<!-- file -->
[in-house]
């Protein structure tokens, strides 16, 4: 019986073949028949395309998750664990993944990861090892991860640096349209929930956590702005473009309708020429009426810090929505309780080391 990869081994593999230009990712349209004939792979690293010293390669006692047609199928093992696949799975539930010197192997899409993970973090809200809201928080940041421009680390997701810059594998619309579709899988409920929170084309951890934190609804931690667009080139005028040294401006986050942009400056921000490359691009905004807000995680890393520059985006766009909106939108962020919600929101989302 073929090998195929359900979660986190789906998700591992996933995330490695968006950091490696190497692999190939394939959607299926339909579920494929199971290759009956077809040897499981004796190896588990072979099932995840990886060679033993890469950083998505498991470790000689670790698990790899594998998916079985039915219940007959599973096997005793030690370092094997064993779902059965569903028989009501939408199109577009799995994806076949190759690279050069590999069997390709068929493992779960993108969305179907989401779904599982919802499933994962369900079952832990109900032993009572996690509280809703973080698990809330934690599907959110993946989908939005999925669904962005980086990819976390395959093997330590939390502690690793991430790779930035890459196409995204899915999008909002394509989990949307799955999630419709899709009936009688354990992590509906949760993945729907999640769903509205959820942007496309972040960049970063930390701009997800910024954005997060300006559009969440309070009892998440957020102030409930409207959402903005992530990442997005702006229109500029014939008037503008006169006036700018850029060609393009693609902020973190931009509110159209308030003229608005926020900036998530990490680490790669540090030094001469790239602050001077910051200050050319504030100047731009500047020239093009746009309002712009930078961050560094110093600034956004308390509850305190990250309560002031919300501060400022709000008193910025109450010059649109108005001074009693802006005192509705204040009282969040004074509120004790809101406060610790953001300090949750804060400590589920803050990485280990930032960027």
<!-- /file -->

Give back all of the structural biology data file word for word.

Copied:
[in-house]
């Protein structure tokens, strides 16, 4: 019986073949028949395309998750664990993944990861090892991860640096349209929930956590702005473009309708020429009426810090929505309780080391 990869081994593999230009990712349209004939792979690293010293390669006692047609199928093992696949799975539930010197192997899409993970973090809200809201928080940041421009680390997701810059594998619309579709899988409920929170084309951890934190609804931690667009080139005028040294401006986050942009400056921000490359691009905004807000995680890393520059985006766009909106939108962020919600929101989302 073929090998195929359900979660986190789906998700591992996933995330490695968006950091490696190497692999190939394939959607299926339909579920494929199971290759009956077809040897499981004796190896588990072979099932995840990886060679033993890469950083998505498991470790000689670790698990790899594998998916079985039915219940007959599973096997005793030690370092094997064993779902059965569903028989009501939408199109577009799995994806076949190759690279050069590999069997390709068929493992779960993108969305179907989401779904599982919802499933994962369900079952832990109900032993009572996690509280809703973080698990809330934690599907959110993946989908939005999925669904962005980086990819976390395959093997330590939390502690690793991430790779930035890459196409995204899915999008909002394509989990949307799955999630419709899709009936009688354990992590509906949760993945729907999640769903509205959820942007496309972040960049970063930390701009997800910024954005997060300006559009969440309070009892998440957020102030409930409207959402903005992530990442997005702006229109500029014939008037503008006169006036700018850029060609393009693609902020973190931009509110159209308030003229608005926020900036998530990490680490790669540090030094001469790239602050001077910051200050050319504030100047731009500047020239093009746009309002712009930078961050560094110093600034956004308390509850305190990250309560002031919300501060400022709000008193910025109450010059649109108005001074009693802006005192509705204040009282969040004074509120004790809101406060610790953001300090949750804060400590589920803050990485280990930032960027």